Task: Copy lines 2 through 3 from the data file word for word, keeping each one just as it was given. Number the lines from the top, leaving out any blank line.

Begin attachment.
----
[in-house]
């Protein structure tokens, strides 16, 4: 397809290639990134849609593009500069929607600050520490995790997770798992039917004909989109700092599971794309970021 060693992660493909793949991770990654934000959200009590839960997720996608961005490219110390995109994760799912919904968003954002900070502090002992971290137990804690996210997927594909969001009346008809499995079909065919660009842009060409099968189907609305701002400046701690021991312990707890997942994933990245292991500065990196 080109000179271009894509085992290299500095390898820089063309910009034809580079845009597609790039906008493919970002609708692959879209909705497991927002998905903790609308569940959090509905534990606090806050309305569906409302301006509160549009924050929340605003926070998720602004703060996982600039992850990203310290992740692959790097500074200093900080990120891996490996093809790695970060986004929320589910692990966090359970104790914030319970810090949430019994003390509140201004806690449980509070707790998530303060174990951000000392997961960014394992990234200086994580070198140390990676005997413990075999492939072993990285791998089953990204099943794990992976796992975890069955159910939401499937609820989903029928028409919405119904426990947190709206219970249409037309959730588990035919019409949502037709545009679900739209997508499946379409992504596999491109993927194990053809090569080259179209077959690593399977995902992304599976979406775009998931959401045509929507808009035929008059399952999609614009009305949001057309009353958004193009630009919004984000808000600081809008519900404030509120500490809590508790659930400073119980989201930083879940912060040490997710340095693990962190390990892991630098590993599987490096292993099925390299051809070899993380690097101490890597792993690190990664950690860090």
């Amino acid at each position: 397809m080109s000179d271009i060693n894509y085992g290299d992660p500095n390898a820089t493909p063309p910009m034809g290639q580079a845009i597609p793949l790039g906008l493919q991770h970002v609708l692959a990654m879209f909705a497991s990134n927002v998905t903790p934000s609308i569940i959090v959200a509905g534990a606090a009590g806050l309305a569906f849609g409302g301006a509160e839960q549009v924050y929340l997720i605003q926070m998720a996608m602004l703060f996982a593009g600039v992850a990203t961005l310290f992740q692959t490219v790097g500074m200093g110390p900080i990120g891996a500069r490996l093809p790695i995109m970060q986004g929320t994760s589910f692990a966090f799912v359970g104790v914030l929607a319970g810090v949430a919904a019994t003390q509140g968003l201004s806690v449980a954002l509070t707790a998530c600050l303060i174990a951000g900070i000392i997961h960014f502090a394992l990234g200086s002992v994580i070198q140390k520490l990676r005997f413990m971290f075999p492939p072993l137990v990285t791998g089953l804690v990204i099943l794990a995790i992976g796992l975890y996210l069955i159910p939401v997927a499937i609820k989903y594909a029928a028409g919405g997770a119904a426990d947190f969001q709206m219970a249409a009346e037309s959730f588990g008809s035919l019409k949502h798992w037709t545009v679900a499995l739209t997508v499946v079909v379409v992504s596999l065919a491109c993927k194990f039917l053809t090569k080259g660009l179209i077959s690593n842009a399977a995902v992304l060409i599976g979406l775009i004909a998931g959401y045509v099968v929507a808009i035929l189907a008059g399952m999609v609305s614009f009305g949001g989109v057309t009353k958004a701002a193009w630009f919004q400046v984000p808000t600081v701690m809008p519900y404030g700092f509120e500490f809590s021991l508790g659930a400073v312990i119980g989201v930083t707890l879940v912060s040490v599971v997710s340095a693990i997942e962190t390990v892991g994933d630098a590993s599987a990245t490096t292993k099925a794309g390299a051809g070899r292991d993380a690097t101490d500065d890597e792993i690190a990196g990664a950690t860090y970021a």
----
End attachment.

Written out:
């Protein structure tokens, strides 16, 4: 397809290639990134849609593009500069929607600050520490995790997770798992039917004909989109700092599971794309970021 060693992660493909793949991770990654934000959200009590839960997720996608961005490219110390995109994760799912919904968003954002900070502090002992971290137990804690996210997927594909969001009346008809499995079909065919660009842009060409099968189907609305701002400046701690021991312990707890997942994933990245292991500065990196 080109000179271009894509085992290299500095390898820089063309910009034809580079845009597609790039906008493919970002609708692959879209909705497991927002998905903790609308569940959090509905534990606090806050309305569906409302301006509160549009924050929340605003926070998720602004703060996982600039992850990203310290992740692959790097500074200093900080990120891996490996093809790695970060986004929320589910692990966090359970104790914030319970810090949430019994003390509140201004806690449980509070707790998530303060174990951000000392997961960014394992990234200086994580070198140390990676005997413990075999492939072993990285791998089953990204099943794990992976796992975890069955159910939401499937609820989903029928028409919405119904426990947190709206219970249409037309959730588990035919019409949502037709545009679900739209997508499946379409992504596999491109993927194990053809090569080259179209077959690593399977995902992304599976979406775009998931959401045509929507808009035929008059399952999609614009009305949001057309009353958004193009630009919004984000808000600081809008519900404030509120500490809590508790659930400073119980989201930083879940912060040490997710340095693990962190390990892991630098590993599987490096292993099925390299051809070899993380690097101490890597792993690190990664950690860090």
């Amino acid at each position: 397809m080109s000179d271009i060693n894509y085992g290299d992660p500095n390898a820089t493909p063309p910009m034809g290639q580079a845009i597609p793949l790039g906008l493919q991770h970002v609708l692959a990654m879209f909705a497991s990134n927002v998905t903790p934000s609308i569940i959090v959200a509905g534990a606090a009590g806050l309305a569906f849609g409302g301006a509160e839960q549009v924050y929340l997720i605003q926070m998720a996608m602004l703060f996982a593009g600039v992850a990203t961005l310290f992740q692959t490219v790097g500074m200093g110390p900080i990120g891996a500069r490996l093809p790695i995109m970060q986004g929320t994760s589910f692990a966090f799912v359970g104790v914030l929607a319970g810090v949430a919904a019994t003390q509140g968003l201004s806690v449980a954002l509070t707790a998530c600050l303060i174990a951000g900070i000392i997961h960014f502090a394992l990234g200086s002992v994580i070198q140390k520490l990676r005997f413990m971290f075999p492939p072993l137990v990285t791998g089953l804690v990204i099943l794990a995790i992976g796992l975890y996210l069955i159910p939401v997927a499937i609820k989903y594909a029928a028409g919405g997770a119904a426990d947190f969001q709206m219970a249409a009346e037309s959730f588990g008809s035919l019409k949502h798992w037709t545009v679900a499995l739209t997508v499946v079909v379409v992504s596999l065919a491109c993927k194990f039917l053809t090569k080259g660009l179209i077959s690593n842009a399977a995902v992304l060409i599976g979406l775009i004909a998931g959401y045509v099968v929507a808009i035929l189907a008059g399952m999609v609305s614009f009305g949001g989109v057309t009353k958004a701002a193009w630009f919004q400046v984000p808000t600081v701690m809008p519900y404030g700092f509120e500490f809590s021991l508790g659930a400073v312990i119980g989201v930083t707890l879940v912060s040490v599971v997710s340095a693990i997942e962190t390990v892991g994933d630098a590993s599987a990245t490096t292993k099925a794309g390299a051809g070899r292991d993380a690097t101490d500065d890597e792993i690190a990196g990664a950690t860090y970021a």